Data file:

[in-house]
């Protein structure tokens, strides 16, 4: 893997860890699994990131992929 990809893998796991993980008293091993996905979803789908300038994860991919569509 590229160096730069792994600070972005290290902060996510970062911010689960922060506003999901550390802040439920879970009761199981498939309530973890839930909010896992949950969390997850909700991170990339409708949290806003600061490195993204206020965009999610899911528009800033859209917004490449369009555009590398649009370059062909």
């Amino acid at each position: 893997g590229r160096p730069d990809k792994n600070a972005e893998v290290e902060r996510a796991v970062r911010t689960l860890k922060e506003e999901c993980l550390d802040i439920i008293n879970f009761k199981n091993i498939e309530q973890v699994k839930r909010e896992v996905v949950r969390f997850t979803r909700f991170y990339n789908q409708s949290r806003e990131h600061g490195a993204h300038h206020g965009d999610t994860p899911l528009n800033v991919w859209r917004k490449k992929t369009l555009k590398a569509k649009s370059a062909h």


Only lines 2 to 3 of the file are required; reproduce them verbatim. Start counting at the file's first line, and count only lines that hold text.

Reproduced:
């Protein structure tokens, strides 16, 4: 893997860890699994990131992929 990809893998796991993980008293091993996905979803789908300038994860991919569509 590229160096730069792994600070972005290290902060996510970062911010689960922060506003999901550390802040439920879970009761199981498939309530973890839930909010896992949950969390997850909700991170990339409708949290806003600061490195993204206020965009999610899911528009800033859209917004490449369009555009590398649009370059062909």
């Amino acid at each position: 893997g590229r160096p730069d990809k792994n600070a972005e893998v290290e902060r996510a796991v970062r911010t689960l860890k922060e506003e999901c993980l550390d802040i439920i008293n879970f009761k199981n091993i498939e309530q973890v699994k839930r909010e896992v996905v949950r969390f997850t979803r909700f991170y990339n789908q409708s949290r806003e990131h600061g490195a993204h300038h206020g965009d999610t994860p899911l528009n800033v991919w859209r917004k490449k992929t369009l555009k590398a569509k649009s370059a062909h």